Because food plays such a central role in my life, it’s sad that I know California is not where I want to make my home. I love Northern California. I love that the 100-mile radius around any single point in the state supports such an array of climates that there is a wide variety of agriculture year-round. Good wines are easy to come by and are as bountiful as the basic wine education you can absorb just by talking to the people who work at the region’s vineyards and wine bars.

California helped shape me into the person I am today, and a great deal of my experience living there is closely associated with food. Food is vital to our being in ways that are more than just survival-based. We celebrate with it. We turn to it for comfort, or turn it down in an act of self-denial in times of distress. The taste and smell of different foods invoke memories that we can’t always quite grasp. Other times, those same senses force us to relive an exact moment in history, for better or worse.

Ultimately, though, what I learned and the experiences I had in California, and who I became as a result, weren’t fully connected to the idea of “home.”

The most important factor that was always missing was closeness with my family, both geographic and emotional. It’s painful to think back on being 16 years old and leaving, needing to shun suburbia and sever so many ties, which I did intentionally. I deliberately chose to move to a place that wasn’t easy to visit, and long-distance phone calls were not something my family could easily afford. Whether I would have a relationship with my family was suddenly in my control, and at the time, I needed it to be. I needed a good amount of distance and isolation to let some emotional wounds heal. It’s funny; it’s more difficult now to think about that overwhelming desire to be cutoff from my past than to think about what caused the wounds in the first place.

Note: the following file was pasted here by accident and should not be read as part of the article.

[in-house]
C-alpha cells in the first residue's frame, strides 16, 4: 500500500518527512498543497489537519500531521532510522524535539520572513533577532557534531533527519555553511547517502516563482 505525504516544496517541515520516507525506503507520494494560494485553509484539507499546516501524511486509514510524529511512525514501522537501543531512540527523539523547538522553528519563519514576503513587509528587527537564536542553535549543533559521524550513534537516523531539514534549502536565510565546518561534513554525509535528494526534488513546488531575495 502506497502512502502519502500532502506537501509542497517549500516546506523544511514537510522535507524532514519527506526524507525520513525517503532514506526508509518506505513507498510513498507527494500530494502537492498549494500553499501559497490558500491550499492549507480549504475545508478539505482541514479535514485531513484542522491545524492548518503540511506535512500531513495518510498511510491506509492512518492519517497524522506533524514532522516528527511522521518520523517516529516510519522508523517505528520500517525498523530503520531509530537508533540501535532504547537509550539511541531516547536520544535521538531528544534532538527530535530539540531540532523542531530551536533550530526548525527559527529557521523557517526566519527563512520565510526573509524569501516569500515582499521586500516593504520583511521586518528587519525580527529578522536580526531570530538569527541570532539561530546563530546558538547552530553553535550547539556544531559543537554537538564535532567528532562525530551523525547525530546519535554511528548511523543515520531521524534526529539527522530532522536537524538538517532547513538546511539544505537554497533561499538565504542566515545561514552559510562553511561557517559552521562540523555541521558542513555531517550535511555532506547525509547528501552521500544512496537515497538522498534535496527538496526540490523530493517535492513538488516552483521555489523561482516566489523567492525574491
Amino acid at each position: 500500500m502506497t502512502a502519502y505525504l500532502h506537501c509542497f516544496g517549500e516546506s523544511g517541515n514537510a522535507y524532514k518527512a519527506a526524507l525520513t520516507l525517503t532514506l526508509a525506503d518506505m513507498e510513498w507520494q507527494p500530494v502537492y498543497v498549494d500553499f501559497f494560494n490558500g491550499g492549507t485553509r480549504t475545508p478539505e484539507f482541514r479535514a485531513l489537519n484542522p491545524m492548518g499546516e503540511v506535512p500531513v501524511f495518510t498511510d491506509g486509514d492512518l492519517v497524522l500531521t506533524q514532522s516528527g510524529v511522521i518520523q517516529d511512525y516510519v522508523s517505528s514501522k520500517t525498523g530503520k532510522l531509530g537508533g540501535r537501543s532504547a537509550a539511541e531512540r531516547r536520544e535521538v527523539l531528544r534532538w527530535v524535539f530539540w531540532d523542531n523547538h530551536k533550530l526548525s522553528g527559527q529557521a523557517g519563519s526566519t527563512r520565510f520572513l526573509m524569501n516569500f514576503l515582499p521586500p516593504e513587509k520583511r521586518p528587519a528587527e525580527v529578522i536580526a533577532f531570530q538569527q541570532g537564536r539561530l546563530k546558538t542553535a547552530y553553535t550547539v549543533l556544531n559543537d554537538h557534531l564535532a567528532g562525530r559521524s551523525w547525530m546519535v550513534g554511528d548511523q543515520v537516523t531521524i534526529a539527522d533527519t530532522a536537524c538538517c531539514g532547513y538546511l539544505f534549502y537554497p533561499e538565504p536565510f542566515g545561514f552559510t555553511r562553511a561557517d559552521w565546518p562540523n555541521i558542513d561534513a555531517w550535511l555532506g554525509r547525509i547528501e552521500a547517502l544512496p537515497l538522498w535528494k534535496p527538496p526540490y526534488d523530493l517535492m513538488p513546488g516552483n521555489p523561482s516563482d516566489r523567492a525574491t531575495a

When Home Trumps Food
All those things are different now. In the coming weeks, I’ll be moving to the New York area, where I plan to see my immediate family a lot more often. I already have plans to hop on a 45-minute flight up to Buffalo to visit my older sister during Memorial Day weekend and meet her fiancĂ©’s family at a barbecue. I’m looking forward to Sunday dinners with my mom, who lives on Long Island and loves to grill when the weather is warm. I’m looking forward having some girl time with my youngest sister on “free topping Fridays” at one of the local frozen yogurt shops that she likes. Another of my sisters lives in the dorms of a university in Manhattan; while I was in the area around Christmas, I made tzaziki one day and called her up to say, “I made too much Greek yogurt sauce. I’m gonna pop by and bring you some.” It was an inconsequential moment, but it’s the kind of thing I genuinely look forward to doing more often once I’m there.

It’s these small acts with the people I care about most that’s more important than the food that goes with them.

Where I’ve Lived

1996-1997 North Carolina
1997 Long Island
1997-2000 Buffalo, NY
2000 London
2000-2001 Buffalo, NY
2001-2002 Long Island
2002-2002 Oakland, Calif.
2002-2003 San Mateo, Calif.
2003-2007 San Francisco
2007 Queens, NY
2007-2008 London